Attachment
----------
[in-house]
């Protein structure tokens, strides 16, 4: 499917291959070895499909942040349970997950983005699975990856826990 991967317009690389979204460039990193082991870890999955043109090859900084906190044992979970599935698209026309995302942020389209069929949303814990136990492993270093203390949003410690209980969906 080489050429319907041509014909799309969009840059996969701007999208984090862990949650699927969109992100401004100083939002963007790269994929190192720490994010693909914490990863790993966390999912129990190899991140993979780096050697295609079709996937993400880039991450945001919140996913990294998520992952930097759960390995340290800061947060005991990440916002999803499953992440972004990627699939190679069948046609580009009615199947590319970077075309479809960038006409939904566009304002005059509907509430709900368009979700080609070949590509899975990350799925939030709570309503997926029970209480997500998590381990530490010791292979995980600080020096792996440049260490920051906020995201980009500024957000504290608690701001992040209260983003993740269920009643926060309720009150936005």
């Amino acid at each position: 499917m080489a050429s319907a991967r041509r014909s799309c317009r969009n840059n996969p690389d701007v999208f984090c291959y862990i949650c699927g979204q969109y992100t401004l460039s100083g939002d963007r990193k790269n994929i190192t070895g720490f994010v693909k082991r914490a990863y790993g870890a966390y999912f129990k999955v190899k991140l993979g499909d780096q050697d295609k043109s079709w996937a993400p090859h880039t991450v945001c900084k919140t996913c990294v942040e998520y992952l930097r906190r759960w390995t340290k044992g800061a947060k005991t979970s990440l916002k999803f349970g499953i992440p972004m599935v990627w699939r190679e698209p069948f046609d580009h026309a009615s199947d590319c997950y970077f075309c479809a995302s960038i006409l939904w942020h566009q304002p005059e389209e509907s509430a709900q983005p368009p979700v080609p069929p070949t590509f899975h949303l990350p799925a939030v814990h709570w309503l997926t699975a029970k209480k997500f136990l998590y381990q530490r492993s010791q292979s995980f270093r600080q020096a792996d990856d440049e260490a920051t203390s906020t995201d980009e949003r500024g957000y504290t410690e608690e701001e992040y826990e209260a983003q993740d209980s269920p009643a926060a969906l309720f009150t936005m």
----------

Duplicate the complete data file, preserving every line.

[in-house]
């Protein structure tokens, strides 16, 4: 499917291959070895499909942040349970997950983005699975990856826990 991967317009690389979204460039990193082991870890999955043109090859900084906190044992979970599935698209026309995302942020389209069929949303814990136990492993270093203390949003410690209980969906 080489050429319907041509014909799309969009840059996969701007999208984090862990949650699927969109992100401004100083939002963007790269994929190192720490994010693909914490990863790993966390999912129990190899991140993979780096050697295609079709996937993400880039991450945001919140996913990294998520992952930097759960390995340290800061947060005991990440916002999803499953992440972004990627699939190679069948046609580009009615199947590319970077075309479809960038006409939904566009304002005059509907509430709900368009979700080609070949590509899975990350799925939030709570309503997926029970209480997500998590381990530490010791292979995980600080020096792996440049260490920051906020995201980009500024957000504290608690701001992040209260983003993740269920009643926060309720009150936005």
């Amino acid at each position: 499917m080489a050429s319907a991967r041509r014909s799309c317009r969009n840059n996969p690389d701007v999208f984090c291959y862990i949650c699927g979204q969109y992100t401004l460039s100083g939002d963007r990193k790269n994929i190192t070895g720490f994010v693909k082991r914490a990863y790993g870890a966390y999912f129990k999955v190899k991140l993979g499909d780096q050697d295609k043109s079709w996937a993400p090859h880039t991450v945001c900084k919140t996913c990294v942040e998520y992952l930097r906190r759960w390995t340290k044992g800061a947060k005991t979970s990440l916002k999803f349970g499953i992440p972004m599935v990627w699939r190679e698209p069948f046609d580009h026309a009615s199947d590319c997950y970077f075309c479809a995302s960038i006409l939904w942020h566009q304002p005059e389209e509907s509430a709900q983005p368009p979700v080609p069929p070949t590509f899975h949303l990350p799925a939030v814990h709570w309503l997926t699975a029970k209480k997500f136990l998590y381990q530490r492993s010791q292979s995980f270093r600080q020096a792996d990856d440049e260490a920051t203390s906020t995201d980009e949003r500024g957000y504290t410690e608690e701001e992040y826990e209260a983003q993740d209980s269920p009643a926060a969906l309720f009150t936005m």